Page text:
You will find tradesmen of the products of quality, the fruits and vegetables produced locally. For those who appreciate wine, there are local caves who offers wine tasting.
This village is the only place in the world where you can still see the manufacture of the famous "Perpignan" whips and crops much used in the days of horse transport.
Don't forget to visit the market held on Tuesdays and Fridays.
Many animations take place all the summer on the place of the village and in the village hall: folklores, balls and sardanes.
St.Assiscle et Ste.Victoire is an 18th-century church, which has an interesting reredos.
Mas del Ca is an area for relaxation, picnics and healthy exercise with an Arboretum used for school nature-study outings and the study of Mediterranean forest trees.
The ruins of Ultrera, castle and the Abbey Church of Notre Dame du Château are accessible by mountain road and footpaths.
If you enjoy walking, a beautifully shaded road takes you through the valley of Lavail with its 12th-century Romanesque church and tiny hamlet.
More information can be attained from the Sorede tourist office.
Valras-Plage is one of the unspoilt holiday destinations on the French Mediterranean Coast, conveniently located between Montpellier and Perpignan. Béziers is the nearest city, just 15 km away.
Lively Montpellier is one of the most exciting cities in France and is the capital of the region of Languedoc.
Apart from the beach that stretches over 4 kilometres of golden sands, there is a great deal to do in or near Valras-Plage:
Watersports - Sailing and sailing schools, Windsurfing, Deep Sea Fishing and normal Fishing, Water skiing, Jetski, Diving, Boating and Sea Excursions. The village has a lively schedule during the summer.
The village of Villelongue dels Monts, with around 1100 inhabitants is a quiet, sleepy village, yet has sufficient amenities such that you can walk the 500 metres to a cafe bar/restaurant, a creperie/restaurant, a pizza takeaway, newsagent/boulangerie, post office and a weekly market. A Champion supermarket is 5 minutes by car, as to are several other restaurants (we can provide you with recommendations), bars and shops. The sandy Mediterranean beach at Argeles sur Mer is 15 minutes by car.
Canigou (Catalan Canigó) (el. 2784.66 m./9137 ft.) is a mountain located in the Pyrenees of southern France. Due to its sharp flanks and its situation in between high mountains and plateaus, it was accidentally believed to be the highest mountain in the Pyrenees.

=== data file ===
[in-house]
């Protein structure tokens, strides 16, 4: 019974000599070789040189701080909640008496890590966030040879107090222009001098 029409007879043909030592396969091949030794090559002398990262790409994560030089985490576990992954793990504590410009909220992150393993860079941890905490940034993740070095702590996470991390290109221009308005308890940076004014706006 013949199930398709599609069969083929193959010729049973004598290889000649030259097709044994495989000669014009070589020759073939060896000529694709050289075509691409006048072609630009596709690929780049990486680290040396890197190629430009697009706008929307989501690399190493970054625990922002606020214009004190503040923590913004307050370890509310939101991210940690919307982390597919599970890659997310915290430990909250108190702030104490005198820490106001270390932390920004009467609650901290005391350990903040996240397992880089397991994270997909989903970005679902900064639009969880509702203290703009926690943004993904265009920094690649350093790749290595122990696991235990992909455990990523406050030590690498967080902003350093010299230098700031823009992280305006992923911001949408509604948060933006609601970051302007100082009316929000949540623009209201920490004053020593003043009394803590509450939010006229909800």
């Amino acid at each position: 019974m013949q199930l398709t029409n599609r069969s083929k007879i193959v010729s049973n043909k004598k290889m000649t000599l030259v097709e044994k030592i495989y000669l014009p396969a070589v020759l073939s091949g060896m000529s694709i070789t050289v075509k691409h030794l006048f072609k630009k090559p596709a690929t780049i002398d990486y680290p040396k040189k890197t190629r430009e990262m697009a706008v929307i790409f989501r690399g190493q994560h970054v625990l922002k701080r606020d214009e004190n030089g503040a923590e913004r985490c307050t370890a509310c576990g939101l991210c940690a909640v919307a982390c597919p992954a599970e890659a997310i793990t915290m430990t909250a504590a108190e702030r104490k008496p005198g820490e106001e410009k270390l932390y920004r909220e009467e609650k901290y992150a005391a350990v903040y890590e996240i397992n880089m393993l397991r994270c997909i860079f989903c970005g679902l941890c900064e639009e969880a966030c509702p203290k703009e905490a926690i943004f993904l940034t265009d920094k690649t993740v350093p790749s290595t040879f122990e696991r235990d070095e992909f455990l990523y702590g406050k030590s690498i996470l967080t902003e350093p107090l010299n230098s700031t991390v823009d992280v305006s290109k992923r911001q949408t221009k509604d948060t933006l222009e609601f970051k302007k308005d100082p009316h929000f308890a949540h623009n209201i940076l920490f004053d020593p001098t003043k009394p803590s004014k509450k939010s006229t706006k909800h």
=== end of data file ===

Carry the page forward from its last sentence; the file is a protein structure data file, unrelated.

It is considered by many to be the spiritual home of the Catalan nation and inspired a collection of songs called Canigó, which all begin with the (Catalan words) "Muntanyes de Canigó, fresques són i regal
Chateau du Valmy
The Valmy castle is on the outskirts of Argelès-sur-mer. Its silhouette is detached from the woody hills that you can see from Argeles and surrounding areas. It is built in a zone called “Vallee de Marie”, that is to say, Vallmaria as a Catalan. Vallmaria became Valmy thereafter
Pont du Gard
Not in the Languedoc region, but worth a visit. It is the highest aqueduct the Romans ever built and was used to carry water 50 km from Uzès to Nîmes. One of the most impressive monuments in the world.
La Vallée Heureuse - The Happy Valley...
This is a settlement about 3 kilometres outside Sorède in the foothills of the mountain Les Alberes. There are a common grounds in the valley which is used for archery, outdoor cooking and various events throughout the year.
A replica of the very famous 'worlds first solar furnace' has been installed on a high point in the valley. Guided tours are provided.
The valley also offers beautiful walks and views
Caves and wineries
Domaine de la Youle
Cave Le Dominicain
Domaine Saint-Hélène, 10 rue moulin Cassanyes
Cave Guimezanes, 41 rue des Micocouliers
Cave Deprade-Jorda, 15 Chemin de la petite Gabarre
Cave Saint-André, Société Coopérative Vinicole
Restaurant La Salamandre, 3 Rte de Laroque - Tél : 04.68.89.26.67
Auberge Margaux, 10 bis, Rte de Laroque - Tél : 04.68.95.41.63
L'Estragon Traiteur, 4 rue du Pont - Tél : 04.68.89.13.99
Crêperie de Lavail, Hameau de Lavail - Tél : 04.68.89.22.83
Pizza de la Vallée, Place de la république - Tél : 04.68.95.43.24
Café des Sports, Rue Saint-Jacques - Tél : 04.68.89.00.44
Bar Glacier des Albères, Place de la République - Tél : 04.68.89.25.44
Open air markets
Sorède, Tuesday and Friday
Argeles sur Mer, Wednesday and Saturday
Baynuls, Thursdaay and Sunday
Canet village, Wednesday and Saturday
Canet Plage, All mornings except for Mondays
Cerbere, Tuesday and Friday
Collioure, Wednesday and Sunday
Elne, Monday, Friday and Sunday
Laroque des Alberes, Wednesday
Le Boulou, Thursday
Saint André, Thursday and Saturday
Saint Cyprien village, Thursday
Saint Cyprien plage, Tuesday and Friday (no Tuesday markets off season)
Barcelona is a highly recommended city to visit when you are in the southern parts of France. It can be a nice break from the beach and of cause there are numerous attractions to visit in and near Barcelona.
The town is the birthplace of artist Salvador Dalí, and houses the Teatre-Museu Gala Salvador Dalí, a large museum designed by Dalí himself which attracts many visitors. It is also the birthplace of Narcís Monturiol i Estarriol, inventor of the first successful machine-powered submarine. Also born here was Mónica Naranjo, one of the best selling Spanish singers of the 1990s and 2000s (decade).